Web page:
Dragon Quest XI Director Acknowledges the Harm of Crunch, Suggests AI Might Help Reduce it Someday

Dragon Quest XI Director Acknowledges the Harm of Crunch, Suggests AI Might Help Reduce it Someday

A stressed-out workforce appears! Command?

"Crunch" is the term used for the period of long workdays leading up to a game's final development deadline. "Crunch" also accurately what happens to some developers' souls when they're glued to their computers for hours at a time to get the job done—especially if a crunch period extends past a few weeks (which is often does).

Crunch has always been a heated discussion topic in the industry, but it's been near the forefront of the news since Rockstar co-founder Dan Houser boasted about Red Dead Redemption II developers working 100-hour weeks in an interview last month. Houser walked back on the boast following backlash, but like many triple-A game publishers, Rockstar doesn't have a reputation for offering its employees a sensible work-life balance.

Waypoint's Aron Garst recently asked several game developers in Japan and Europe about their thoughts on crunch culture, and what they do to combat it (if they do at all). The document, published today, has considerable insight from Hokuto Okamoto and Takeshi Uchikawa, the producer and game director respectively for Square-Enix's critically-acclaimed RPG, Dragon Quest XI. The pair acknowledges the harmful effects of crunch, but also says the game's developers, all Dragon Quest fans, understand crunch is inevitable.

Okamoto and Uchikawa say Square Enix encourages its developers to go home and rest during periods when crunch makes it easy to lose track of time. They also say the team used an Unreal engine plugin when making Dragon Quest XI, which cut down on necessary bug-hunting. But Uchikawa admits despite Square Enix's efforts, some developers worked days that stretched beyond 12 hours.

"Most members of the team joined as fans. They love the series, they play it, and they have really strong motivations," Uchikawa tells Garst. "They are also used to making the series, since many of them have done it for years over several iterations. So there is a strong team cohesion to make the game as good as we possibly can in the time provided."

When Garst asks if Okamoto or Uchikawa are worried developers "[p]utting in tons of extra hours that might make their health suffer or even harm the quality of the work they put into the game," Okamoto asks "I don't understand, how could them putting in more work hurt the quality?" Garst clarifies: "I think what I was trying to say was is there anything you do to make sure their passion isn’t manipulated? Even if it’s not intentional?" to which Uchikawa responds, "Square Enix would never do anything like that, although sometimes we will say ‘if you love the game, are you really ok with being this quality?’"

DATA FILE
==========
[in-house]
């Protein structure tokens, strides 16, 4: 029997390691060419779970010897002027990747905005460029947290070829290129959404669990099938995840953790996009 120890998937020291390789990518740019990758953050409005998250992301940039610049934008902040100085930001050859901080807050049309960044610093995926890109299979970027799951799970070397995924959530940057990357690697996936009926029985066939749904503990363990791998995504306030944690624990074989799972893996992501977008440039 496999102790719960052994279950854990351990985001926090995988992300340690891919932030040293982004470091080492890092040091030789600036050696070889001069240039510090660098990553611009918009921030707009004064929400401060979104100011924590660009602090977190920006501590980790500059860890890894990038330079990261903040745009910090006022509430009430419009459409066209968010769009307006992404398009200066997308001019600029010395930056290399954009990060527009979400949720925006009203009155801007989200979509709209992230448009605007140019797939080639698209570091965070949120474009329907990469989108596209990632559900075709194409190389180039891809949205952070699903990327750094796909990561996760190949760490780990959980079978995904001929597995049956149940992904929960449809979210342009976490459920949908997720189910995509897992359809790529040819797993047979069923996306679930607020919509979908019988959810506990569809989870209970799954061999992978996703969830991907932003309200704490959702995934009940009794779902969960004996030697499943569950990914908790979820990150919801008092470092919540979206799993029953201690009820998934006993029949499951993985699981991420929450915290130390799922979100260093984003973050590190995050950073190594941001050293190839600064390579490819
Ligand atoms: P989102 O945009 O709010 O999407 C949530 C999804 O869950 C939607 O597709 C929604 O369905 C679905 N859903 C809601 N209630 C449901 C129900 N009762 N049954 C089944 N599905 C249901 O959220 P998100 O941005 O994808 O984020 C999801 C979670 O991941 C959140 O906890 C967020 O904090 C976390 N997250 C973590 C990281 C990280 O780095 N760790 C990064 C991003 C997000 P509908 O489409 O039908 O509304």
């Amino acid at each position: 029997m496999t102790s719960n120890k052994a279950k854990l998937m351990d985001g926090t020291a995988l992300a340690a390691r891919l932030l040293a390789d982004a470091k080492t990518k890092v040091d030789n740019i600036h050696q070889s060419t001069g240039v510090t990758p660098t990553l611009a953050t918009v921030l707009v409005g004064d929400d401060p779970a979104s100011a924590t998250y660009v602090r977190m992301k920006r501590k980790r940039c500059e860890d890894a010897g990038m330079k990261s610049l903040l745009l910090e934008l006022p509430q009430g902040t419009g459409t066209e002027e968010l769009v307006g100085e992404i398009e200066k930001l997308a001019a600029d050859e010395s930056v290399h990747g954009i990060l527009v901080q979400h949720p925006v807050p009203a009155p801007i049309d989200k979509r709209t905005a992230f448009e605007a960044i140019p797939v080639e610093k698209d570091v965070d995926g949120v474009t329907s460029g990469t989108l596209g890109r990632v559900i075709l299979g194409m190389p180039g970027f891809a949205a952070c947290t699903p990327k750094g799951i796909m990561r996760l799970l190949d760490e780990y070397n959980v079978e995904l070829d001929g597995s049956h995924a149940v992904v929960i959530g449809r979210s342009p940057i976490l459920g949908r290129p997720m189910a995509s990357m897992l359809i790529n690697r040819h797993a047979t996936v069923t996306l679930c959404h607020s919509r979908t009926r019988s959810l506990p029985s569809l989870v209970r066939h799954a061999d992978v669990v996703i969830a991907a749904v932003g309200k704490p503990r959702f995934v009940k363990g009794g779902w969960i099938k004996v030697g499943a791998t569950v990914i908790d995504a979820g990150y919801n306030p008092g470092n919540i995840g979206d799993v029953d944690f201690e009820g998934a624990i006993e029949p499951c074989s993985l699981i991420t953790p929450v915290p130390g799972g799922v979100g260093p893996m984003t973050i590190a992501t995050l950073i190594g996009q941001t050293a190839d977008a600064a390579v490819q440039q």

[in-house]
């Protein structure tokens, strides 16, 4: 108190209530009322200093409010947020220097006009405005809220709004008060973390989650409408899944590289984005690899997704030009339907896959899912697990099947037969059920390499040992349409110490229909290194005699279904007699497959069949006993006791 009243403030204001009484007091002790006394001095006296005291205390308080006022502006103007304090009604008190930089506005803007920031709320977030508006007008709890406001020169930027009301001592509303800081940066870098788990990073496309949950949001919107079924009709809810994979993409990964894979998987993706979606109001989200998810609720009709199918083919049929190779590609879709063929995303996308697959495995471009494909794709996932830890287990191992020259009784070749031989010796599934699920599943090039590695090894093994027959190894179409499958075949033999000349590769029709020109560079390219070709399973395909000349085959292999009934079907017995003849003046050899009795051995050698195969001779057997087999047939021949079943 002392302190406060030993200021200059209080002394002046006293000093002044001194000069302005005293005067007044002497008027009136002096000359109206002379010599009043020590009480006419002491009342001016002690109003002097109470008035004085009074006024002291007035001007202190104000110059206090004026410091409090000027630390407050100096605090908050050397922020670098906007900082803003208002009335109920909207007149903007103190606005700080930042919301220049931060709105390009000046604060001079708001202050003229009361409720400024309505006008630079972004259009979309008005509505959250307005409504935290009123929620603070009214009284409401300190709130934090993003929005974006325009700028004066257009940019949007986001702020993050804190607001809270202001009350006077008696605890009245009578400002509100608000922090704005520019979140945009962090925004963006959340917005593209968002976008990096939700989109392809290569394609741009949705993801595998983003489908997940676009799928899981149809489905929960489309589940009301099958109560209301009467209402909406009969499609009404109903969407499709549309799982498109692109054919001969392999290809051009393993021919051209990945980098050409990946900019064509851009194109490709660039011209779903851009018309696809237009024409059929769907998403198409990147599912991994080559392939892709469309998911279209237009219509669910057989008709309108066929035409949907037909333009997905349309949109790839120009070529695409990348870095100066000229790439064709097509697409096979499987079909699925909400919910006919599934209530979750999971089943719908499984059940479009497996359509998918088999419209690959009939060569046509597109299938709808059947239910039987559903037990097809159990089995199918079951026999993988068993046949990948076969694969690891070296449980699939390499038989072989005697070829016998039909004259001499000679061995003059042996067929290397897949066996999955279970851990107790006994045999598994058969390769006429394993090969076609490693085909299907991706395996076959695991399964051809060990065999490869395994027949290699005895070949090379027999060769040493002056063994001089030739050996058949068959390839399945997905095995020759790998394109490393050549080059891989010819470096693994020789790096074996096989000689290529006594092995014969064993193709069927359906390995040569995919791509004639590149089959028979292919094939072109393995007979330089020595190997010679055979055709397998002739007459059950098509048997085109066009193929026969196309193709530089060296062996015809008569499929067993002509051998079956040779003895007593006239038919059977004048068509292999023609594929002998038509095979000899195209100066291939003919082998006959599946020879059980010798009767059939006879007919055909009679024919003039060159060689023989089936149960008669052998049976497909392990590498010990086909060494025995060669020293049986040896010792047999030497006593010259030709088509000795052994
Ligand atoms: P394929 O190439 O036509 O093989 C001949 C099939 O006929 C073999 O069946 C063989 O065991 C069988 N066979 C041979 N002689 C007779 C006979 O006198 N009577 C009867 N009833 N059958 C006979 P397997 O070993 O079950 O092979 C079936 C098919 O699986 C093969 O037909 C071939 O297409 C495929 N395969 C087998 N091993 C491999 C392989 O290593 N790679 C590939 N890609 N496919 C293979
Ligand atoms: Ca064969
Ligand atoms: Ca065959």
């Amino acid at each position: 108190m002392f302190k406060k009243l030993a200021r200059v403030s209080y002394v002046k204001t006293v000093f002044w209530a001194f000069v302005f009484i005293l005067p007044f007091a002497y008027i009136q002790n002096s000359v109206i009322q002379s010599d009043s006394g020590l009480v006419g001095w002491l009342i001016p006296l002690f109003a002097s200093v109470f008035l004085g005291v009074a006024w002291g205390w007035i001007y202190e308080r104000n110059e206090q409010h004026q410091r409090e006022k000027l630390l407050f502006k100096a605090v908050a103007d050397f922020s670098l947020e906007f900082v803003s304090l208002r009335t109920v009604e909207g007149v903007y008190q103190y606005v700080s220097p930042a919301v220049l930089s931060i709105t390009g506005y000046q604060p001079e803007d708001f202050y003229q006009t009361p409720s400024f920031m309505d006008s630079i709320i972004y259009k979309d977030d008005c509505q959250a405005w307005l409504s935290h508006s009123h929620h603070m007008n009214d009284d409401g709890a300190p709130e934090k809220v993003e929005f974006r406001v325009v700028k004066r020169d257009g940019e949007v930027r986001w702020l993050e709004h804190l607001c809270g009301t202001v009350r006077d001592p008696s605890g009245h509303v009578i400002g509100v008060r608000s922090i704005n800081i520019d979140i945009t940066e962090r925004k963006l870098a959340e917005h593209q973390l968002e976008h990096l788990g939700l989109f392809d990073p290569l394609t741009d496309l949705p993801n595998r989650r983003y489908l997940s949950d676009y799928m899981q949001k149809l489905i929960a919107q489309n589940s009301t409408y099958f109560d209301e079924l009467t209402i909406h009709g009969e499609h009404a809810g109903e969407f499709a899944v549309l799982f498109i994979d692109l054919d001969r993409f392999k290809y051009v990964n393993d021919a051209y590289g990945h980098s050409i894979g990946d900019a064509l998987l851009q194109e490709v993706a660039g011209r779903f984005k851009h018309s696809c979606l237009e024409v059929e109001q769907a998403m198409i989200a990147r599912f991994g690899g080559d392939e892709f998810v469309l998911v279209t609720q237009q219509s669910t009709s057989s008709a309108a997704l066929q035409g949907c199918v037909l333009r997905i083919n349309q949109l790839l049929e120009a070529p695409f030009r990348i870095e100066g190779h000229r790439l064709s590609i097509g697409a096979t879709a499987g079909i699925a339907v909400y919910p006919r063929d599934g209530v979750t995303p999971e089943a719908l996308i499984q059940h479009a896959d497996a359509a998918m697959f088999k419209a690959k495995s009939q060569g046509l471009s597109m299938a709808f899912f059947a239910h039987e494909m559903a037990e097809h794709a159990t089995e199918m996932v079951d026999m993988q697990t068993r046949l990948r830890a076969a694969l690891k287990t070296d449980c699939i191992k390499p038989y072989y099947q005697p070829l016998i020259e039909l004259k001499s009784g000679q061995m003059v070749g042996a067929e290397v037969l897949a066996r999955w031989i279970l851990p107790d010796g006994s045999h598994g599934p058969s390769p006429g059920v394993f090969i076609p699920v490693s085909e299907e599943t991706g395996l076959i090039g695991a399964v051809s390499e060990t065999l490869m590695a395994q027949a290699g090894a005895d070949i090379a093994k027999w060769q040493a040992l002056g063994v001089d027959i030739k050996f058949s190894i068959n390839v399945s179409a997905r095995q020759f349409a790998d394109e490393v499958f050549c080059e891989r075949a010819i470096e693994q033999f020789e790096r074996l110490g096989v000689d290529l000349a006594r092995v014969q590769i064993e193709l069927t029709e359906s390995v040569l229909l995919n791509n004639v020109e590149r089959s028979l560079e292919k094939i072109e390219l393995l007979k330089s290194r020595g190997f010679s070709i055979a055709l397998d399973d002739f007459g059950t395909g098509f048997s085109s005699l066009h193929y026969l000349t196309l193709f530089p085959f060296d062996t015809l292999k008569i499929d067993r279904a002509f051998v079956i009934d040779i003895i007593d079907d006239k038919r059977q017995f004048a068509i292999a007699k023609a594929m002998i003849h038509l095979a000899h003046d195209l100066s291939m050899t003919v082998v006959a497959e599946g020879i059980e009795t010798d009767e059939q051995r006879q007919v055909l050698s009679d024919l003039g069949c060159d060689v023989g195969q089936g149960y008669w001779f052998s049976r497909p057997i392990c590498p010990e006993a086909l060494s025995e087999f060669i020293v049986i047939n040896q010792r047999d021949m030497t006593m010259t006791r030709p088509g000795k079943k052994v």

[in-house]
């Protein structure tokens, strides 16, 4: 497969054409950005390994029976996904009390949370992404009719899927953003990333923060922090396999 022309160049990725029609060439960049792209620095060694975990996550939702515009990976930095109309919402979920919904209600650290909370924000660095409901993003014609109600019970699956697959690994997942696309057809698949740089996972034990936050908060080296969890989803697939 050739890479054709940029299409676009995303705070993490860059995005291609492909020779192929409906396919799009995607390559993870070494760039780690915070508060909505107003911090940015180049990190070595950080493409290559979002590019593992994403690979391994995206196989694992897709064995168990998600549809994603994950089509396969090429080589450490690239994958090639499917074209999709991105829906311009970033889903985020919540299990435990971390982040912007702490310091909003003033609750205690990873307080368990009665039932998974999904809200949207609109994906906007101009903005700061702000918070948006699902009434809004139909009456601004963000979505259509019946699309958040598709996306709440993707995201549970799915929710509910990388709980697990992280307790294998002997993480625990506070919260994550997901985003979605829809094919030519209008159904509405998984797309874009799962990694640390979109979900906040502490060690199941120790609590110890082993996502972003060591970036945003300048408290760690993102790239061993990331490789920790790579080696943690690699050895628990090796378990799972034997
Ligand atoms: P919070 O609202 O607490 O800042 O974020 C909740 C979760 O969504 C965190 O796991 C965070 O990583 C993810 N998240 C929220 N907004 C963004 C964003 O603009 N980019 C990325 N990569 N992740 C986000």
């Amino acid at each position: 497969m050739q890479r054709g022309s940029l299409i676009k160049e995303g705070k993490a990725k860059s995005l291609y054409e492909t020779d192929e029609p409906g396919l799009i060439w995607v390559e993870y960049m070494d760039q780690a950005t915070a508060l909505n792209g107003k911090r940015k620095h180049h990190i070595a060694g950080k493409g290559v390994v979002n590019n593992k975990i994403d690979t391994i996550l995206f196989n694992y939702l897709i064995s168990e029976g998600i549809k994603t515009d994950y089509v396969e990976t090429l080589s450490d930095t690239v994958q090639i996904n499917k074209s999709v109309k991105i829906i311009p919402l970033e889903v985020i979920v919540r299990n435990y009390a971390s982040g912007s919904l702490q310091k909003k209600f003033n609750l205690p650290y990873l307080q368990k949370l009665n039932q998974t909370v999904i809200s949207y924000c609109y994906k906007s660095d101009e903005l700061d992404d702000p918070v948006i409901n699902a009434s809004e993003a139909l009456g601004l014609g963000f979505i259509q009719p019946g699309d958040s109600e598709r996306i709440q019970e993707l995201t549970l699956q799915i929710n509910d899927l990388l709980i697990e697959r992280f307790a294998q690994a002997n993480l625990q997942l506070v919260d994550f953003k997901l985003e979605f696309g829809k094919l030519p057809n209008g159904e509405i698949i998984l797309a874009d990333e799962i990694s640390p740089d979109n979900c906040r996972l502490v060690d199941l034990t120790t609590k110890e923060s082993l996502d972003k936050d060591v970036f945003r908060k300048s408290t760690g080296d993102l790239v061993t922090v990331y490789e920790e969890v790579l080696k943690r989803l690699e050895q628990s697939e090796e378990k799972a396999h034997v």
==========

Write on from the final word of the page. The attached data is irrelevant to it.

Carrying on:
Okamoto and Uchikawa say they're aware long work hours is a big problem in Japanese society, and they believe video game crunch time will likely reduce when AI is robust enough to tackle the tedious job of bug-testing. Dragon Quest XI came to North America in September.

Sometimes we include links to online retail stores. If you click on one and make a purchase we may receive a small commission. See our terms & conditions.

Nadia Oxford

Staff Writer

Nadia has been writing about games for so long, only the wind and the rain (or the digital facsimiles thereof) remember her true name. She's written for Nerve, About.com, Gamepro, IGN, 1UP, PlayStation Official Magazine, and other sites and magazines that sling words about video games. She co-hosts the Axe of the Blood God podcast, where she mostly screams about Dragon Quest.

Related articles

The Console Wars Are Almost as Dumb as Actual Wars

THIS WEEK IN BUSINESS | Phil Spencer says tribalism could drive him out of the industry.

Cuphead's Delicious Last Course Pushed Back Until It's Ready

The final sip will need to steep a while longer.

Super Mario Maker Support on Wii U is Coming to an End Next Year

That means it'll also be removed from the eShop soon.

Microsoft Is Working to "Identify and Resolve" Performance Issues in Xbox Series X Games

A Microsoft spokesperson says that developers are "just now scratching the surface" of what the new Xbox consoles can do.

You may also like

Metro Exodus Is Getting a Next-Gen Version Next Year

4A Games is also working on the next Metro and exploring potential for multiplayer.

Sony Promises More PS5 Supply for Holidays After Record-Breaking Launch

Despite the widespread e-commerce woes, the PS5 had the biggest console debut ever.

Marvel's Avengers Has Yet to Make Back Its Development Costs

Square Enix is saying it will continue pushing toward making the game profitable, however.

Baldur's Gate 3's Next Update Will Have Its First Story Changes

Be sure to read the fine print about your saves, though.